The rate of travel of a screw and nut system measured as linear speed typically in inches per minute (ipm). The linear speed and the rotational speed of the screw or nut are related by the lead of the screw system. By multiplying the rotation speed (RPM) by the screw lead (In./rev.) the linear speed is obtained. For example, a screw rotated at 100 RPM with a lead of 2 inches/rev. will have a linear speed of 200 inches per min. (200 ipm).
Start(s) back to top
A term which describes the number of independent threads on a screw (see Identifying Screw Threads).
Stroke back to top
The linear movement of a screw and nut drive system typically measured in inches. Synonymous with Travel below.
Surface Speed back to top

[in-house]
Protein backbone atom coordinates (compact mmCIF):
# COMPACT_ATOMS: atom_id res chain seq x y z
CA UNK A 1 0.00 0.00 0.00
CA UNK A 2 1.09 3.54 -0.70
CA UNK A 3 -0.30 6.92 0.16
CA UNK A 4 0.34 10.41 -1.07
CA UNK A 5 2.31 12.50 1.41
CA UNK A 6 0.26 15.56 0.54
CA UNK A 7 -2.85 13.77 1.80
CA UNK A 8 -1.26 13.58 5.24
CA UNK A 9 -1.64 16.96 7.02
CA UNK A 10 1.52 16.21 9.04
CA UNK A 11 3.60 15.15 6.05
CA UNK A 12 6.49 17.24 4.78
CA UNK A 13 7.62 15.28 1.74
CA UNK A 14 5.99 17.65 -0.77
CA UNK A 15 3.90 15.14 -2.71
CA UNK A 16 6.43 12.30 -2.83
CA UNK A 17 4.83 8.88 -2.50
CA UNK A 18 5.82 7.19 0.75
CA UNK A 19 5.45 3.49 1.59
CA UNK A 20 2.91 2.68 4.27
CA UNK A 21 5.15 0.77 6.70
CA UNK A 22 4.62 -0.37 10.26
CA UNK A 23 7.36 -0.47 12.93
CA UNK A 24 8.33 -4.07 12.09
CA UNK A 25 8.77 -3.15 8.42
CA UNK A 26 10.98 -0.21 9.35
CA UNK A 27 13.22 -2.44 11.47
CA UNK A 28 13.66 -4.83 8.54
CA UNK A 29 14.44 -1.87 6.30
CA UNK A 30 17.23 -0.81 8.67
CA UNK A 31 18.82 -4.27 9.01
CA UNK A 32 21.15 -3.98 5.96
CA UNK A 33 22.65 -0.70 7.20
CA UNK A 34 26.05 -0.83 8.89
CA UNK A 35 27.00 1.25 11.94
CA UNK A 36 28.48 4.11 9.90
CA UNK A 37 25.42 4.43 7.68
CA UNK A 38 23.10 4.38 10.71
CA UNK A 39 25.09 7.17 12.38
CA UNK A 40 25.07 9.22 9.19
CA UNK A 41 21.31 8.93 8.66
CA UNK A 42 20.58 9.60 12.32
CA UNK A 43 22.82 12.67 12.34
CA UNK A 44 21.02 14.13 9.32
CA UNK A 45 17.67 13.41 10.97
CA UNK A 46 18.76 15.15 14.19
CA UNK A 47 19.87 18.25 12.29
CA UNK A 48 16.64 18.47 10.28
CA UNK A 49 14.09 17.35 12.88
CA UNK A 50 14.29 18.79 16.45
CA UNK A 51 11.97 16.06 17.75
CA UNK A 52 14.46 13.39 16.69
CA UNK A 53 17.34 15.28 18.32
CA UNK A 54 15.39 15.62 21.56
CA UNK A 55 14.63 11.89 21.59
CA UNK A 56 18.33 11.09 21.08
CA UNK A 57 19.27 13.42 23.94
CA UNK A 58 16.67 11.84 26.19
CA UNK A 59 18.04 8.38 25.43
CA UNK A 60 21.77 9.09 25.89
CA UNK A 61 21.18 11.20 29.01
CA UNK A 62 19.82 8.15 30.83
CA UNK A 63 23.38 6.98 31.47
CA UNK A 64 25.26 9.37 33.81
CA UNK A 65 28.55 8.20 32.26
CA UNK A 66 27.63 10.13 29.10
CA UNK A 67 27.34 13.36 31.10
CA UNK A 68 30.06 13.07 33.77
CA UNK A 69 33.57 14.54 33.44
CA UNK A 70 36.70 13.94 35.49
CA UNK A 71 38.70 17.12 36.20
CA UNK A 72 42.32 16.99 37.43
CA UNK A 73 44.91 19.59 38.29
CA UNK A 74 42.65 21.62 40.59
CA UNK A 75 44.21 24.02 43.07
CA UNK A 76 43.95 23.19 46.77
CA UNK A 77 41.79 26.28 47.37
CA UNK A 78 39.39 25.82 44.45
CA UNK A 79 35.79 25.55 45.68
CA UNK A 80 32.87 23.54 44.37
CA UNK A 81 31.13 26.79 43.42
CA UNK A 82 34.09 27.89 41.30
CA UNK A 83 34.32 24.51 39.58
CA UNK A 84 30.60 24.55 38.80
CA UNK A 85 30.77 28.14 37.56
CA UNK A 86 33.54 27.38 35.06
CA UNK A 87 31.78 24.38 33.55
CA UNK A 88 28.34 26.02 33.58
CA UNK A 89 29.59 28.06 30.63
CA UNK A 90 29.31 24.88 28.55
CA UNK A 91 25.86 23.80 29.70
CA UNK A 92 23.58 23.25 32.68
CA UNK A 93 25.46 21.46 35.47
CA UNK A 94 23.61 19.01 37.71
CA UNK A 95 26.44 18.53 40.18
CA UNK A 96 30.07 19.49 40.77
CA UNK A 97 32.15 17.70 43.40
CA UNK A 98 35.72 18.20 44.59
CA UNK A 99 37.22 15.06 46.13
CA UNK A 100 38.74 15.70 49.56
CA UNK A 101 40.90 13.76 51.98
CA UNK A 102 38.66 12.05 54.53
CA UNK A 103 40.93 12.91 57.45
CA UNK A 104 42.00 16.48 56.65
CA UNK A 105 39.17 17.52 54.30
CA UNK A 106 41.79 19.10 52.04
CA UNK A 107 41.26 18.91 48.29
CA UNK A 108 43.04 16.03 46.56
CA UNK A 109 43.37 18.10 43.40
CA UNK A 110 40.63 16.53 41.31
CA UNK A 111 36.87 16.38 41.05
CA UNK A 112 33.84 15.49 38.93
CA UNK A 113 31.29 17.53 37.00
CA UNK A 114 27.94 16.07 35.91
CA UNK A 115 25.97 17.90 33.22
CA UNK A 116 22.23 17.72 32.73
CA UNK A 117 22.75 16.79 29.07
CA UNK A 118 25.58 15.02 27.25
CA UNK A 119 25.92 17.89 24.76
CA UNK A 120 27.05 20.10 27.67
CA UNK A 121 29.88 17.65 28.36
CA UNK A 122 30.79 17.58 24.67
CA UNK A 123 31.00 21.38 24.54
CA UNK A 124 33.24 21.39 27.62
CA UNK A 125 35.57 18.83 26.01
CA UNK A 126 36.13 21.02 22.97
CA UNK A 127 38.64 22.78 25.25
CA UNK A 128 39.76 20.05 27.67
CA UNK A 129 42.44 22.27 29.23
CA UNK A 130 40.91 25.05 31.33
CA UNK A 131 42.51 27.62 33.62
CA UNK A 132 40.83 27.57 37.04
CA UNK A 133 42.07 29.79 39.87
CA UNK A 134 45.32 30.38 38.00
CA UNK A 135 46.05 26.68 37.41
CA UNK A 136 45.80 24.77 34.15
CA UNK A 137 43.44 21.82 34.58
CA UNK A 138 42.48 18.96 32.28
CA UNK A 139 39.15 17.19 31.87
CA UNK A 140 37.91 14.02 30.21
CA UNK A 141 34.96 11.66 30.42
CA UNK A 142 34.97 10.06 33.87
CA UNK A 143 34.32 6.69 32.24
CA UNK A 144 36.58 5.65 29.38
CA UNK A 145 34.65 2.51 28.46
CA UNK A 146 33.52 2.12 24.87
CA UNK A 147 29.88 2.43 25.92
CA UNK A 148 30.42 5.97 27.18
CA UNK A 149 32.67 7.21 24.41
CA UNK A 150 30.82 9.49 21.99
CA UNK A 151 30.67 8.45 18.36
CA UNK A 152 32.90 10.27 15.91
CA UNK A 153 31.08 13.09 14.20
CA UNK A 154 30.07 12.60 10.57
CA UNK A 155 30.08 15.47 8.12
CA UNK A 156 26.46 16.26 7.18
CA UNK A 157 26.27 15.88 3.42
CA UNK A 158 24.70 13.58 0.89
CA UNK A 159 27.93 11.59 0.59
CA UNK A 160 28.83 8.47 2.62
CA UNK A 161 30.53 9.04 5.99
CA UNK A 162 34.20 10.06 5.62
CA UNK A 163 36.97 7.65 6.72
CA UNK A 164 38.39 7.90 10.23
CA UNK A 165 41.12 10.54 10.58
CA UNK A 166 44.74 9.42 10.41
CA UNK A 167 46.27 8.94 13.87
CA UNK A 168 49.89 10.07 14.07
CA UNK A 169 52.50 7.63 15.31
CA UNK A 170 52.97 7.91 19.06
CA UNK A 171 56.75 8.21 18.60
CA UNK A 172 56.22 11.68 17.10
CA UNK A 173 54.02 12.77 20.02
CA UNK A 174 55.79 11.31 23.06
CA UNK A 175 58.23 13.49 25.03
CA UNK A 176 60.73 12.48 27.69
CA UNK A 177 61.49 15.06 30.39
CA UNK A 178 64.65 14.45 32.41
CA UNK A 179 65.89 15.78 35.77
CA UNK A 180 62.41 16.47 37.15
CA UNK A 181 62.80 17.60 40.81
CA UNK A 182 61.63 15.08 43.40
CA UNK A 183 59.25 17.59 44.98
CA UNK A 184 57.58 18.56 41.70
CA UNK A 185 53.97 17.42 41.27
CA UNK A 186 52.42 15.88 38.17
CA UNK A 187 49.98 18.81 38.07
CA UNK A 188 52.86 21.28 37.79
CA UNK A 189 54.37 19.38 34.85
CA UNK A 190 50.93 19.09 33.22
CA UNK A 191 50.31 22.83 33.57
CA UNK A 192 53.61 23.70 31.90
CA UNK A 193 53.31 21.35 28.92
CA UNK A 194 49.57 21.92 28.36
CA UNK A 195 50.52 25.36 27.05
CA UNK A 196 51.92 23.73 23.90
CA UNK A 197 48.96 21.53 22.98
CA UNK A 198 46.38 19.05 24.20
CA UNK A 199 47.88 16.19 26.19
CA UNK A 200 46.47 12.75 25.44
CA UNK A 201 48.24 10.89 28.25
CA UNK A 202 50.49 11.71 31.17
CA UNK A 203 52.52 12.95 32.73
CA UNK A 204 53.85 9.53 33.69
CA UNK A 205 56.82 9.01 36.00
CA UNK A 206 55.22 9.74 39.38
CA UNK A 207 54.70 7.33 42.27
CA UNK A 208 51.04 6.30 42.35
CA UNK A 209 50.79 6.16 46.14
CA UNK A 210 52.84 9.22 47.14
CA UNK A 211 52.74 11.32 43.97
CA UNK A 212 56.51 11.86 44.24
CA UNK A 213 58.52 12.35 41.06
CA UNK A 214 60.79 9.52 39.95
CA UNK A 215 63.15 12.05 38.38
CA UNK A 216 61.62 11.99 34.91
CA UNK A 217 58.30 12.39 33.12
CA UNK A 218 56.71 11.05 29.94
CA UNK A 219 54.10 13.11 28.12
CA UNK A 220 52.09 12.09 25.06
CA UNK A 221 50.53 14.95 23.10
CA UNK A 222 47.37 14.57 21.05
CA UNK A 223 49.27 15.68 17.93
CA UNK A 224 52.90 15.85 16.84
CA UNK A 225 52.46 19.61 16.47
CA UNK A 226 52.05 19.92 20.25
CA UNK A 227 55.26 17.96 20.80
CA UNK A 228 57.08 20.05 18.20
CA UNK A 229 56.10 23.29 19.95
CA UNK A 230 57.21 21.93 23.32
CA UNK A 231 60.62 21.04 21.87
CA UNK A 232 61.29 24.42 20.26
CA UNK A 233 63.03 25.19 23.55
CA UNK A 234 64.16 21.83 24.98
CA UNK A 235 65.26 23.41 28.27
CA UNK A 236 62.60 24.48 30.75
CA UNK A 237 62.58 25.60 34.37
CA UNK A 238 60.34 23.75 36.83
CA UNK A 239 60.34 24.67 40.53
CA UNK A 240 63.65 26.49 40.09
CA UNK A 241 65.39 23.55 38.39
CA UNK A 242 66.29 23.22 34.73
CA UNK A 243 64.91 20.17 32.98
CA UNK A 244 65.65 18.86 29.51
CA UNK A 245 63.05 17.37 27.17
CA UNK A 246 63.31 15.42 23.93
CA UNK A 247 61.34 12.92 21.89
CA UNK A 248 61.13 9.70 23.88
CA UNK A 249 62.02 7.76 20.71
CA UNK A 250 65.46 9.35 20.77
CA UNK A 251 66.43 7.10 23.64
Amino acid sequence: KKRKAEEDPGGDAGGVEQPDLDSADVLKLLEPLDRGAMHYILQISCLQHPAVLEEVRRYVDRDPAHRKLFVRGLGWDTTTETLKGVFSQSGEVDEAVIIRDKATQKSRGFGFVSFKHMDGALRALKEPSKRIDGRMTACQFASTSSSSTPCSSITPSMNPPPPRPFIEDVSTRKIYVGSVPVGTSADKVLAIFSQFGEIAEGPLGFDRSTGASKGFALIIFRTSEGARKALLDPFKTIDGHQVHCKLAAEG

The speed of the screw surface relative to the nut surface in a screw and nut drive system usually expressed in surface feet per minute. The surface speed is much higher than the linear speed as a very small linear move requires a large increment of surface movement of the nut surface relative to the screw surface. See Surface Travel below.
Surface Travel back to top
The total distance traveled in a screw and nut drive system by the nut surface relative to the screw surface. Surface travel is always much greater than the nut linear travel and is equal to the linear travel multiplied by (Pi times the Major Diameter) and divided by the cosine of the lead angle. An Acme screw 1 inch diameter and 5 threads to the inch will have a surface travel of 15.74 inch per inch of linear travel!
T-Nose Nut back to top
The slang term for "threaded nose nut", a nut style whereby the end of the nut is threaded with Unified threads for fastening to a mounting flange or the customer's mating internally threaded mounting.
Tap back to top
Cutting tool used to produce internal power transmission screw threads. Power transmission screw threads such as Acme threads require special taps and much more power than fastener thread taps.
Threads per Inch back to top